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1) what shocks me the most after 6 years gone is how far controllers (basically apex) and the spread of information on how to do things or comparing info has come. I think I read a post here about how someone dumps salt into a bucket and the controller basically takes care of the rest...even just setting that up correctly is like a new reefing skill and forums like this one spread that info very efficiently.

2) 10 years from now I’ll be looking at someone’s flawless mixed reef tank outfitted with amazing gear and this person will tell me that they have just started reefing (Wait, it already happened: )
 

fish farmer

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1. If you were just getting back into the hobby after a long hiatus what do you think would shock you the most?

Variety of corals and I don't mean the silly name thing, just the different types. I started my reef in 2000. Where I was there weren't frags of anything in stores...you got those from hobbists. I would see the same 20 coral types at most LFS, now if I want a particular patterned brain coral I can probably find it now, back then it was a picture in a magazine.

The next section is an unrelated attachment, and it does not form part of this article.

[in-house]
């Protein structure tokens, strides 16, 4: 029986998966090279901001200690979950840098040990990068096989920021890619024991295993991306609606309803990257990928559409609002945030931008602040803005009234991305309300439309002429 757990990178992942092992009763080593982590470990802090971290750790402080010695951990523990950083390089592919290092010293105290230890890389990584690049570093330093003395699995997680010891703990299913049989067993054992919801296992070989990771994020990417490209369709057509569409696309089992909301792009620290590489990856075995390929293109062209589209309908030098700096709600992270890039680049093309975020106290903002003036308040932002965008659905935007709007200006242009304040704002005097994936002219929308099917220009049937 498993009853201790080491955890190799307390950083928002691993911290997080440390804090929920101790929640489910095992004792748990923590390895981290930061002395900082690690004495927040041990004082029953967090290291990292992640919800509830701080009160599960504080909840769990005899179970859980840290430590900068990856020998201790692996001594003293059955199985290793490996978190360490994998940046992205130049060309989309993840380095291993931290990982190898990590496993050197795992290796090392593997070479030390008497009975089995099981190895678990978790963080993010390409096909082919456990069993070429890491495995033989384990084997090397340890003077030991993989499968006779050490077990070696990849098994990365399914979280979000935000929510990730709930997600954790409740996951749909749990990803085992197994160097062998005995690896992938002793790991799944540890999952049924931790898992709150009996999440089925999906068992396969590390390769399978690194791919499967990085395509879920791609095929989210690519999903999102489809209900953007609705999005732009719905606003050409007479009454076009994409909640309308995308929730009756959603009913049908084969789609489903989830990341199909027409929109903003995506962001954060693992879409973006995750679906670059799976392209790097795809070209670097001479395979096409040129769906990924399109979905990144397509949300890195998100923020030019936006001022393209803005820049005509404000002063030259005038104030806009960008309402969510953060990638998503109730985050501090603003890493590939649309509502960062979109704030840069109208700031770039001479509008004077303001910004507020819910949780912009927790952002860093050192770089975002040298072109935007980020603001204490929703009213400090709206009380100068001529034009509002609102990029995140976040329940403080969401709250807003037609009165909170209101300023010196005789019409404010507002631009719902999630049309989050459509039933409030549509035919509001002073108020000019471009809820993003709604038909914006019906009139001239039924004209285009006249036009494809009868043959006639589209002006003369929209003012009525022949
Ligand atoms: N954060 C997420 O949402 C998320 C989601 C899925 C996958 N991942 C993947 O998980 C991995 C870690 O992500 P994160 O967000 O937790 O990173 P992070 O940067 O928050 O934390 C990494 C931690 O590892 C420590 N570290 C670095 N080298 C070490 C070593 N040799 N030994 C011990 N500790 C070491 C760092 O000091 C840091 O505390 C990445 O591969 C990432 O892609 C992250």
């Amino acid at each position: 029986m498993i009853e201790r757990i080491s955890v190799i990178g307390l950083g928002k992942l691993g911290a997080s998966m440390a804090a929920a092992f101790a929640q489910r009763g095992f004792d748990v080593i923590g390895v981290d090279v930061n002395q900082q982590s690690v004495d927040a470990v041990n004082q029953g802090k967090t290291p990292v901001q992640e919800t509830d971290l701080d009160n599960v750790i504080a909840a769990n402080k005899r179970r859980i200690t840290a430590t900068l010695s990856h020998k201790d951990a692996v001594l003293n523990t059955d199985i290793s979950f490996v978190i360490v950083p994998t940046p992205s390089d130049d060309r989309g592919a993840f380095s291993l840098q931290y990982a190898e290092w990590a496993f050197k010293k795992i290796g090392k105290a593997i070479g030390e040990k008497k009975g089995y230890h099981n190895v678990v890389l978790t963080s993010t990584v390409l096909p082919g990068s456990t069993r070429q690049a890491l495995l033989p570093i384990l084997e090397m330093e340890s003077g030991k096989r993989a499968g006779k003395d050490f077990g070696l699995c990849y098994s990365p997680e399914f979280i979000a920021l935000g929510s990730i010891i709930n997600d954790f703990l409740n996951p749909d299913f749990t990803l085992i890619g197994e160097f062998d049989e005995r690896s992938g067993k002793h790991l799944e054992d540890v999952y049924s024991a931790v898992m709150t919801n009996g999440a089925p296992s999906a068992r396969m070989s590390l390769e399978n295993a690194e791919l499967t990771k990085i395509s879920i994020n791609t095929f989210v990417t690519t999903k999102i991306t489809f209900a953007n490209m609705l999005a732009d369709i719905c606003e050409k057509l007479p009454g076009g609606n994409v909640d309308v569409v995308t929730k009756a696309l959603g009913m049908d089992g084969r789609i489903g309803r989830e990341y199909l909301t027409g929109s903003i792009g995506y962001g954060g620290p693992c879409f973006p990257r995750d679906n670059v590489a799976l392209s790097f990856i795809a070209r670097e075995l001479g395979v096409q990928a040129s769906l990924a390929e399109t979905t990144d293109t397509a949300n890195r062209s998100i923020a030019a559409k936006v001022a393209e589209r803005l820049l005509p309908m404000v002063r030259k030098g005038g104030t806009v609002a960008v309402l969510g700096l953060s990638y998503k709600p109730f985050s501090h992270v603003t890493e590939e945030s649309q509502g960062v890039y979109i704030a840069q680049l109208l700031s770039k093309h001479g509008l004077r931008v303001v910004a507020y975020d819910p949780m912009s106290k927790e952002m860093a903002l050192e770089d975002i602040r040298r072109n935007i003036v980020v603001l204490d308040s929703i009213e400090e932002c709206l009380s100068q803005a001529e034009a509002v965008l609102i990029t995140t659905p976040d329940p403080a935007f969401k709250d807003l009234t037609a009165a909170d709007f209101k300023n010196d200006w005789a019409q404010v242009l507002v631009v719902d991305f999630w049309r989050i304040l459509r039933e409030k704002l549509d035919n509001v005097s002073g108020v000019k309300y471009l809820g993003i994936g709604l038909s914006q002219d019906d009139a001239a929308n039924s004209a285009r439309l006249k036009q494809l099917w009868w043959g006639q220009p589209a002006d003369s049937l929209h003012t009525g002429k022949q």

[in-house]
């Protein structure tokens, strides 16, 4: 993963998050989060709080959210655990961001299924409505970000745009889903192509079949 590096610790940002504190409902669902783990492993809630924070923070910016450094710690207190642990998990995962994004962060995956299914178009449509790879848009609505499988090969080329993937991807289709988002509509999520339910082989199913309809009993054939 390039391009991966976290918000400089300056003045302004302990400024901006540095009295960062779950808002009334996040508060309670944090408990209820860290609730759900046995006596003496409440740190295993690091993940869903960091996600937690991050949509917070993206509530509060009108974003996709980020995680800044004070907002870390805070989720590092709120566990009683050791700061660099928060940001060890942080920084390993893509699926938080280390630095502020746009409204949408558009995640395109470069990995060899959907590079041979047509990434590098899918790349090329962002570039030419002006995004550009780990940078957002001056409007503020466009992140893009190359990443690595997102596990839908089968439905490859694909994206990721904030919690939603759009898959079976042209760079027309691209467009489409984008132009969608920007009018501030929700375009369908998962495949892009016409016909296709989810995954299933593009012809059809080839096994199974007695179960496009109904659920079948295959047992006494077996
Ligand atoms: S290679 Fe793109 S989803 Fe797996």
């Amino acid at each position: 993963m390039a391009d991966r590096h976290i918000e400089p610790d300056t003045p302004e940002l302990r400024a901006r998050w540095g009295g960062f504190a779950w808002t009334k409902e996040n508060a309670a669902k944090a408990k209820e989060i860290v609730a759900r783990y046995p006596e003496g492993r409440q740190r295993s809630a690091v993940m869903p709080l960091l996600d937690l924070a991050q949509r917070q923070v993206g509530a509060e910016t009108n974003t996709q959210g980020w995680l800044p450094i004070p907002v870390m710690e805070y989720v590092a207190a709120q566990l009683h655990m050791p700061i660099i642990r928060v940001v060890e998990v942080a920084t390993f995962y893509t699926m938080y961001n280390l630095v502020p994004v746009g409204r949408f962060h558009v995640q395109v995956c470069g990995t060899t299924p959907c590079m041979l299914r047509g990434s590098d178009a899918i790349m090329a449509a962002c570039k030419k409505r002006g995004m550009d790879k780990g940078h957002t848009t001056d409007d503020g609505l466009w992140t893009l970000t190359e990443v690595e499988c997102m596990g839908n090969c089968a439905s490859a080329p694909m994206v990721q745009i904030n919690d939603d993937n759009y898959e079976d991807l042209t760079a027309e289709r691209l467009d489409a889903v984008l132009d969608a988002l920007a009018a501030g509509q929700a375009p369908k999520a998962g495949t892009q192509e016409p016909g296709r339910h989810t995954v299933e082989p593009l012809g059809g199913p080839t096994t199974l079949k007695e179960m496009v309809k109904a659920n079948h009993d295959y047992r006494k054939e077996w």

The types and amount of equipment available....I started a SW FO in 1990, there wasn't much on the shelf in the U.S.. Reef tanks were run with trickle filters with bio balls or DLS. The good equipment was from Europe. Now an average guy makes retrofit sump/refuge/overflow kits and sells them on ebay.

2. What do you think is the next biggest trend or shocking change in reefing in the next 10 years or so?


Trends I can't think of because I feel that some trends now are actually old ways of doing things (like ATS) but have become more mainstream. Even automation via a computer was mentioned in a book I have from the late 1980's. Shocking would be major bans on fish and corals pushing land based aquaculture more.